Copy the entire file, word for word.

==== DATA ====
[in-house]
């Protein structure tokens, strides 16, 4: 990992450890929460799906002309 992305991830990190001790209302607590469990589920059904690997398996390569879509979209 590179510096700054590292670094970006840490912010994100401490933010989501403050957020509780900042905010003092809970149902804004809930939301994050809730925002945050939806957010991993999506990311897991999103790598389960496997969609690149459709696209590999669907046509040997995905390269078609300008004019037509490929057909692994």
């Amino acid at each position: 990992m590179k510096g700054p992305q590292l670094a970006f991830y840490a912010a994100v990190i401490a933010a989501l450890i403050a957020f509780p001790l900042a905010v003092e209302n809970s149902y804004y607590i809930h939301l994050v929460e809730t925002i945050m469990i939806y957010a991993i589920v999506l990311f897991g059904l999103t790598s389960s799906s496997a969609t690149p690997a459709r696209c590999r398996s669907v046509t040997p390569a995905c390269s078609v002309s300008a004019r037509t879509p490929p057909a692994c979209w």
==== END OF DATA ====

[in-house]
């Protein structure tokens, strides 16, 4: 990992450890929460799906002309 992305991830990190001790209302607590469990589920059904690997398996390569879509979209 590179510096700054590292670094970006840490912010994100401490933010989501403050957020509780900042905010003092809970149902804004809930939301994050809730925002945050939806957010991993999506990311897991999103790598389960496997969609690149459709696209590999669907046509040997995905390269078609300008004019037509490929057909692994």
């Amino acid at each position: 990992m590179k510096g700054p992305q590292l670094a970006f991830y840490a912010a994100v990190i401490a933010a989501l450890i403050a957020f509780p001790l900042a905010v003092e209302n809970s149902y804004y607590i809930h939301l994050v929460e809730t925002i945050m469990i939806y957010a991993i589920v999506l990311f897991g059904l999103t790598s389960s799906s496997a969609t690149p690997a459709r696209c590999r398996s669907v046509t040997p390569a995905c390269s078609v002309s300008a004019r037509t879509p490929p057909a692994c979209w």